Host: $150 million. That’s – at minimum – how much Sarasota taxpayers would be on the hook for to build a new county prison. But wait – is this actually a prison? It was the county’s social services chief who presented a bond proposal to county commissioners, not the sheriff. And county commissioners did not get a clear answer whether this project responds to a growing prison population. WSLR News’ Ramon Lopez has more.
Ramon Lopez: With the blessing of all Sarasota County Commissioners on Jan. 30, preparations are now underway for a November 2026 voter referendum.
It would fund a downtown Sarasota County Correctional Reintegration Center and rebuild the west wing of the Sarasota County Jail at a current estimated cost of $150 million, versus $101 million projected in 2022.
A voter referendum is needed since the construction will surpass the county’s current bonding limit of $25.8 million. The 200-bed secured treatment facility will be located at the former location of the Central Energy Plant at 2020 Main Street. A favorable taxpayer vote would allow for the design and construction work between 2028 and 2031. The
Center would be open for business the following year.
The location of the new jail would be in the shady area on Main Street, backing into the Sarasota County Sheriff’s Office building.
The Sheriff’s Office and the Sarasota County Department of Human Services are working together on the project. The Correctional Reintegration Center would remove from the jail individuals with mental health and substance abuse issues. The Center would focus on reentry, and hopefully reduce recidivism and the jail population. The jail is supposed to handle 836 inmates, but the figure is around 1,050.
The county commissioners asked whether the proposed building projects would help the county handle projected inmate population growth in the coming years. Commission Chairman Mike Moran:
Mike Moran: An eighth-grader can understand the amount of population growth that we see coming about. Again, you do not need to be a social scientist to understand that you’re going to have growth in lots of different things, including corrections. This is going to cost an incredible amount of money to actually fix. We’re talking about a specific renovation, to maybe take a little pressure off this, to maximize an existing property that we own, control, have authority over to make changes to. That’s what’s before us. I think what I’m starving for is, do we need to resurrect conversations with a separate discussion item? The conversation needs to be had now.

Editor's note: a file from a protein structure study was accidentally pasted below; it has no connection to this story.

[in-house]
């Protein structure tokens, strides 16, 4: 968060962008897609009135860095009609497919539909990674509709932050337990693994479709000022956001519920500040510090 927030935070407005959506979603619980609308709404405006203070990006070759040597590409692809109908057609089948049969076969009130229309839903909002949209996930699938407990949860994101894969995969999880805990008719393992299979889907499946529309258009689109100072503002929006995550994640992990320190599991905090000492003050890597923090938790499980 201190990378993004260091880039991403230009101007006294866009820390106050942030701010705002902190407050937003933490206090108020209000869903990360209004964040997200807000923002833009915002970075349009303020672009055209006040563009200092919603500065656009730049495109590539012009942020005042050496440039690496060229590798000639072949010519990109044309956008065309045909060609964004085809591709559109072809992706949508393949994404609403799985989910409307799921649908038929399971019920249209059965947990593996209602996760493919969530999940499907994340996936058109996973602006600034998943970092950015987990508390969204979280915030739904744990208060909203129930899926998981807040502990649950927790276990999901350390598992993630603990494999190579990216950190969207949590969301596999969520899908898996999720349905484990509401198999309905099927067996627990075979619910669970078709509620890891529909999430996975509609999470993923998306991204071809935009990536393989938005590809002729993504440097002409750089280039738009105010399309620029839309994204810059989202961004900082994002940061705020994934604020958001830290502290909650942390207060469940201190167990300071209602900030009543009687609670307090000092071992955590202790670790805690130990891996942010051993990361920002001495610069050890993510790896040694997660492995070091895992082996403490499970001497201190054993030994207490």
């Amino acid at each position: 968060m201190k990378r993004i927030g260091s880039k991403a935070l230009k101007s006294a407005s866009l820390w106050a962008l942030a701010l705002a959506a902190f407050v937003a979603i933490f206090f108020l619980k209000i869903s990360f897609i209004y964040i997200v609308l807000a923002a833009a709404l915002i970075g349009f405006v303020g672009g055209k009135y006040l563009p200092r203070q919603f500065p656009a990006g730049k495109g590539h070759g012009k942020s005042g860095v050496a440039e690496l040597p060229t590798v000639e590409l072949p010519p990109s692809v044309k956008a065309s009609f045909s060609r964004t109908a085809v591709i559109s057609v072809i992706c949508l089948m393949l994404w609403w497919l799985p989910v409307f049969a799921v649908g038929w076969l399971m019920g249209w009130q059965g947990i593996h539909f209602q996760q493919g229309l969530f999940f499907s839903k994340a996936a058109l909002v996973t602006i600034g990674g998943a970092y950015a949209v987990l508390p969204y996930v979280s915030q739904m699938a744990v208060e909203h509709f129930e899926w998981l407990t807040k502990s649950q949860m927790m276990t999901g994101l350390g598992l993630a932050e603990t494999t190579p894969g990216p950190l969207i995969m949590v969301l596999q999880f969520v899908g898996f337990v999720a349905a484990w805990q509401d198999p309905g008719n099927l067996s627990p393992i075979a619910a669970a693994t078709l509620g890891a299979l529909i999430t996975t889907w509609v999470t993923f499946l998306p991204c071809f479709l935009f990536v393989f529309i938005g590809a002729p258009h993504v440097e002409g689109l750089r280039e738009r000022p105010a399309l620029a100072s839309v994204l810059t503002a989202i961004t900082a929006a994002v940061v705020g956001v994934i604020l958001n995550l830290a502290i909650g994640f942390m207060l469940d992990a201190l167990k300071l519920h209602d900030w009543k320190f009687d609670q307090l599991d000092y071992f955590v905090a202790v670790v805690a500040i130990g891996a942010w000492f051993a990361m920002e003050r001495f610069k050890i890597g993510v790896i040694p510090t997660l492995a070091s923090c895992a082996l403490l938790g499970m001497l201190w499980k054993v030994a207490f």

RL: That issue of prisoner growth was probably better addressed by Sheriff Kurt Hoffman, who did not testify at the hearing.
In the end, the county commissioners voted to move the voter referendum forward. But the adopted motion also considered how best to deal with more jail inmates.
MM: The motion is to authorize the county administrator and staff to move forward with whatever it takes for a timeline, to get a referendum in front of the Sarasota County voters related to corrections, including expanding the scope, if necessary, beyond what’s before us today. In addition, it gives you authority to move forward with the study related to the West Wing.
Charter boat use of public ramps
RL: Meanwhile, the Sarasota County Commissioners directed staffers to seat a two-month task force to find a way to handle long-
standing illegal charter boat use of county-run public park boat ramps.
The county park staff had recommended a six-month run for the task force. The commissioners said that was too long. They want a solution to the issue four months sooner.
As it now stands, the commissioners would formally establish the task force later in February. In April, they will review task force applicants and select the members. The task force would then start work in early summer.
Last October, the commissioners got an earful from local charter fishing boat captains. They protested a proposed move to restrict their long-term use of county docks to pick up and drop off customers. The commissioners heard the concerns of the charter captains. And it was decided that a task force would be created to tackle the issue. Commissioner Joe Neunder remains sympathetic to the plight of non-compliant boat operators.
Joe Neunder: We have operators that are using our county facilities not in the proper fashion of our current ordinance and language within our parks. I’m also sympathetic to the fact that we have individuals that for the past three or four decades have been picking up in our community, within our taxpayer funded county park system, to do your business, and I’m sympathetic to private business. I am a private business owner. However, I want to be very clear, and I’ve said it before: You have to pay to play.
RL: This is Ramon Lopez for WSLR News.
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